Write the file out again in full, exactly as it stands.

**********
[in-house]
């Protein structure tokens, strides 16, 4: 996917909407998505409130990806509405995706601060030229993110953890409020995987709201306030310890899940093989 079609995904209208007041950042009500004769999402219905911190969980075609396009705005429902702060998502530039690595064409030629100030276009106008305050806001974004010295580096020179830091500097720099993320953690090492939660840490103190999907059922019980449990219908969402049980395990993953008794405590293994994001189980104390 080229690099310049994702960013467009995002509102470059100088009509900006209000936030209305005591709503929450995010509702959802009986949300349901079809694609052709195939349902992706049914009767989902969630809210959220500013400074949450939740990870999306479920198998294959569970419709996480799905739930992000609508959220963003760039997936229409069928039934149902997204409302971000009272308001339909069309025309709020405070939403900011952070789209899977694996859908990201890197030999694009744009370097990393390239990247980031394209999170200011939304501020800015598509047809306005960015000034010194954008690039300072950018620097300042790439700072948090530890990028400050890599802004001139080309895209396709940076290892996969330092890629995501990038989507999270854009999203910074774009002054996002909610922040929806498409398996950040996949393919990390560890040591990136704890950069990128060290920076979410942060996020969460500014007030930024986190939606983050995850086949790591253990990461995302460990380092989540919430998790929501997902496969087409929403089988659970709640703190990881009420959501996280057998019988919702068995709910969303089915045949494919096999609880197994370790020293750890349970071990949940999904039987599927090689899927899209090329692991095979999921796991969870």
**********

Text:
[in-house]
């Protein structure tokens, strides 16, 4: 996917909407998505409130990806509405995706601060030229993110953890409020995987709201306030310890899940093989 079609995904209208007041950042009500004769999402219905911190969980075609396009705005429902702060998502530039690595064409030629100030276009106008305050806001974004010295580096020179830091500097720099993320953690090492939660840490103190999907059922019980449990219908969402049980395990993953008794405590293994994001189980104390 080229690099310049994702960013467009995002509102470059100088009509900006209000936030209305005591709503929450995010509702959802009986949300349901079809694609052709195939349902992706049914009767989902969630809210959220500013400074949450939740990870999306479920198998294959569970419709996480799905739930992000609508959220963003760039997936229409069928039934149902997204409302971000009272308001339909069309025309709020405070939403900011952070789209899977694996859908990201890197030999694009744009370097990393390239990247980031394209999170200011939304501020800015598509047809306005960015000034010194954008690039300072950018620097300042790439700072948090530890990028400050890599802004001139080309895209396709940076290892996969330092890629995501990038989507999270854009999203910074774009002054996002909610922040929806498409398996950040996949393919990390560890040591990136704890950069990128060290920076979410942060996020969460500014007030930024986190939606983050995850086949790591253990990461995302460990380092989540919430998790929501997902496969087409929403089988659970709640703190990881009420959501996280057998019988919702068995709910969303089915045949494919096999609880197994370790020293750890349970071990949940999904039987599927090689899927899209090329692991095979999921796991969870």